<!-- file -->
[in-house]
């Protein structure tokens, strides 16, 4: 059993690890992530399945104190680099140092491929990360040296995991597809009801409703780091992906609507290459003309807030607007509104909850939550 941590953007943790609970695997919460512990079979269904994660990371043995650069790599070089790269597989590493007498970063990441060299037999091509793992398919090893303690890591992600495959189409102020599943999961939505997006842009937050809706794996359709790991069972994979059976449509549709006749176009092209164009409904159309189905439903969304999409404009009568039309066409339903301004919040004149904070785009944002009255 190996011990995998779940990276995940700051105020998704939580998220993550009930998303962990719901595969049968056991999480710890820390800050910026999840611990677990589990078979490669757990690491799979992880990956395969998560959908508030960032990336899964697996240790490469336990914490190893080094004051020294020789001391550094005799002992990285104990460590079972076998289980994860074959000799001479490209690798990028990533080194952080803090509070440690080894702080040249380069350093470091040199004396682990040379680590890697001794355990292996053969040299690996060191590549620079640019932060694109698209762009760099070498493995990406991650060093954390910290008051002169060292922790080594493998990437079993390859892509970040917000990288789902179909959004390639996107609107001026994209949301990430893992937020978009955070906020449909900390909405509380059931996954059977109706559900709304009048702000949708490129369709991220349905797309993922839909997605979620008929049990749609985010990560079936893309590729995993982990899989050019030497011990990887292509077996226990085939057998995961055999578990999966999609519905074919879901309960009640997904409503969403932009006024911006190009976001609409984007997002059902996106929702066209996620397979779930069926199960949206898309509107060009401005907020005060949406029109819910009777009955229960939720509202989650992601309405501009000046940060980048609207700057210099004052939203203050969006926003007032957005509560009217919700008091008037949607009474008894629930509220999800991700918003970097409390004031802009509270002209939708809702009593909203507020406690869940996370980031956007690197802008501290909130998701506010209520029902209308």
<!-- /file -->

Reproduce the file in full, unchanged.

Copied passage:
[in-house]
């Protein structure tokens, strides 16, 4: 059993690890992530399945104190680099140092491929990360040296995991597809009801409703780091992906609507290459003309807030607007509104909850939550 941590953007943790609970695997919460512990079979269904994660990371043995650069790599070089790269597989590493007498970063990441060299037999091509793992398919090893303690890591992600495959189409102020599943999961939505997006842009937050809706794996359709790991069972994979059976449509549709006749176009092209164009409904159309189905439903969304999409404009009568039309066409339903301004919040004149904070785009944002009255 190996011990995998779940990276995940700051105020998704939580998220993550009930998303962990719901595969049968056991999480710890820390800050910026999840611990677990589990078979490669757990690491799979992880990956395969998560959908508030960032990336899964697996240790490469336990914490190893080094004051020294020789001391550094005799002992990285104990460590079972076998289980994860074959000799001479490209690798990028990533080194952080803090509070440690080894702080040249380069350093470091040199004396682990040379680590890697001794355990292996053969040299690996060191590549620079640019932060694109698209762009760099070498493995990406991650060093954390910290008051002169060292922790080594493998990437079993390859892509970040917000990288789902179909959004390639996107609107001026994209949301990430893992937020978009955070906020449909900390909405509380059931996954059977109706559900709304009048702000949708490129369709991220349905797309993922839909997605979620008929049990749609985010990560079936893309590729995993982990899989050019030497011990990887292509077996226990085939057998995961055999578990999966999609519905074919879901309960009640997904409503969403932009006024911006190009976001609409984007997002059902996106929702066209996620397979779930069926199960949206898309509107060009401005907020005060949406029109819910009777009955229960939720509202989650992601309405501009000046940060980048609207700057210099004052939203203050969006926003007032957005509560009217919700008091008037949607009474008894629930509220999800991700918003970097409390004031802009509270002209939708809702009593909203507020406690869940996370980031956007690197802008501290909130998701506010209520029902209308």